However, one major headache that the committee had had to deal with that may eventually cast doubts on its sincerity to produce an unbiased report is the non-appearance of the Hausa/Fulani and the Muslims community before the panel, and their refusal to give written or oral testimony.
The Hausa/Fulani community and the Jos Muslim Ummah had rejected the composition of the panel by the state government, vowing not to make any representation to the panel because they saw the commission as being incapable of delivering justice to the parties to the Jos crisis. They also alleged that after the panel may have concluded its job and submitted its report to the state government, the governor can still decide to accept or reject the recommendations of the commission.
On the other hand, Christian and other ethnic communities in the state like the Berom, Afizere and Anaguta believe that the right place to get justice was the Ajibola panel.
To avert a situation where the panel is boxed into a corner and is compelled to produce a one-sided report, the panel decided to invite 110 Hausa/Fulani, organizations and other stakeholders to appear or submit memorandums for consideration between July 20 and July 31, 2009, as the commission prepares to wind up its investigations in August. Similarly, the commission voluntarily decided to drop some of the powers vested on it by the Plateau State government in a move to convince the Hausa/Fulani to make representations to the commission. Prince Ajibola told journalists that the commission opted to drop its powers to issue warrants of imprisonment on persons found guilty in its investigations and instead chose to remain a fact finding body constituted to unravel the cause(s) of the crisis. He pledged to be fair and just to parties to the conflict and ensure that justice is not only done but is seen to have been done.
Before these moves by the Ajibola panel, the question that had agitated the minds of observers of the panel’s activities has being how the commission will successfully identify the real causes of the Jos violence and be able to make fair recommendations to the state government that will help avert future incidents without hearing from all parties to the crisis.
According to Prince Ajibola, the commission has so far received 217 memos out of which 117 have been treated just as members of the commission visited the places where there was massive destruction of properties and houses.
Before the commission commenced its public hearings, the Hausa/Fulani community had filed separate cases at the Plateau State High Court and the Federal High Court, Jos to stop the commission from sitting. In the two cases filed by the Hausa/Fulani community, the plaintiffs asserted that Governor Jang gave the shoot on sight order which led to the killing of over 500 Muslims during the crisis. They also accused the chairman of the commission of taking sides with the state government, based on an interview published in a national daily where he was quoted as saying “Yar’adua has no right to set up a commission of inquiry as only Governor Jang has the constitutional right to set up the commission since it’s within his jurisdiction.”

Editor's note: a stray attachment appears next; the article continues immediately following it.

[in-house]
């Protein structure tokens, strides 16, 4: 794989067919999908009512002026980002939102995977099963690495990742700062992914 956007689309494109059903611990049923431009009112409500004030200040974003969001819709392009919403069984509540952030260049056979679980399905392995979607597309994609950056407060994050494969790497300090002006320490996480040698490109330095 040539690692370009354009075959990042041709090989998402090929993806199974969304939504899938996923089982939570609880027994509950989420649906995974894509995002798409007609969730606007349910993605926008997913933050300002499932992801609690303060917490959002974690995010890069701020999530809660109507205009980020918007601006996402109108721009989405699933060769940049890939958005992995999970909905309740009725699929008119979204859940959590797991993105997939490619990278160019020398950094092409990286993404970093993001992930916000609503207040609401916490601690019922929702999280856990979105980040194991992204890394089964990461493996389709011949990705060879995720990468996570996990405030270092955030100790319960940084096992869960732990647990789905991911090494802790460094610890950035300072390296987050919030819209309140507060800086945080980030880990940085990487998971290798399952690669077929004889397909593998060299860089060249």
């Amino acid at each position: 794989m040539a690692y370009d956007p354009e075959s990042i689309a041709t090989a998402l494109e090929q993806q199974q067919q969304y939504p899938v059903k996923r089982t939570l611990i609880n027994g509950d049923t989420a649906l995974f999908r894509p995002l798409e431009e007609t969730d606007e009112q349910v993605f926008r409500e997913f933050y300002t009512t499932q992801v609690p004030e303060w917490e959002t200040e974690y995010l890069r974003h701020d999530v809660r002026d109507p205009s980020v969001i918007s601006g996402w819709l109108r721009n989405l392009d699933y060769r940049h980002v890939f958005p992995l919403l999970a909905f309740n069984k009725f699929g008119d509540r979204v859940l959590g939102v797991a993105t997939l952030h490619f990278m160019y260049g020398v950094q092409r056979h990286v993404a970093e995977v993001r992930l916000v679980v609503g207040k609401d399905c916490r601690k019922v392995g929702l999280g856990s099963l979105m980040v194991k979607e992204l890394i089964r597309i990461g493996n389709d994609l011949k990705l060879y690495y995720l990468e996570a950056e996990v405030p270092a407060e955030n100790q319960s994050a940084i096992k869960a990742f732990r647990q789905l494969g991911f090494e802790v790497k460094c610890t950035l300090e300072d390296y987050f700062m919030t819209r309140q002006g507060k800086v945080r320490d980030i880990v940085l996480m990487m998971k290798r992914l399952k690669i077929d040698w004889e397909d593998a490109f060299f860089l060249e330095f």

In the view of the secretary -general of the youth wing of the Jama’atu Nasril Islam, Jos North local government chapter, Ahmed Garba, Governor Jang lost the moral right to set up the commission because he became a party to the crises when he jumped to the conclusion of accusing Muslims of instigating the crisis.
“We went to court to stop the commission from further sitting. Instead of the commission to stop its public hearings until after the court judgment, they went ahead and continued with their effort to succeed in portraying the Hausa/Fulani as the people that caused the crises.
“The major obstacle to the report of the commission now is that their report will be one-sided because they did not convince the Muslim community and the Hausa/Fulani to give their own side of the story,” Garba said.
But, lead counsel to the commission, Charles Obishai told Sunday Trust that some of the documents and memorandums they received from the public directly or indirectly cover the interests of the Hausa/Fulani community,
“When you see or read them you will understand that these people, like Nakande, Sama’ila are speaking the voice of the Hausa/Fulani community. So if we look at it from there we may distill some materials that may cover the interests of the Hausa/Fulani.
“I have read some of the materials; some are really speaking for the Hausas. There are a lot of newspaper publications where some prominent Hausa citizens granted interviews to the press. We are going to look at what they said because they were making their positions known to the rest part of the world. So if the materials distilled from all these exhibits cover the benefit of hearing from them correctly, they still have the right to come before the commission,” he added.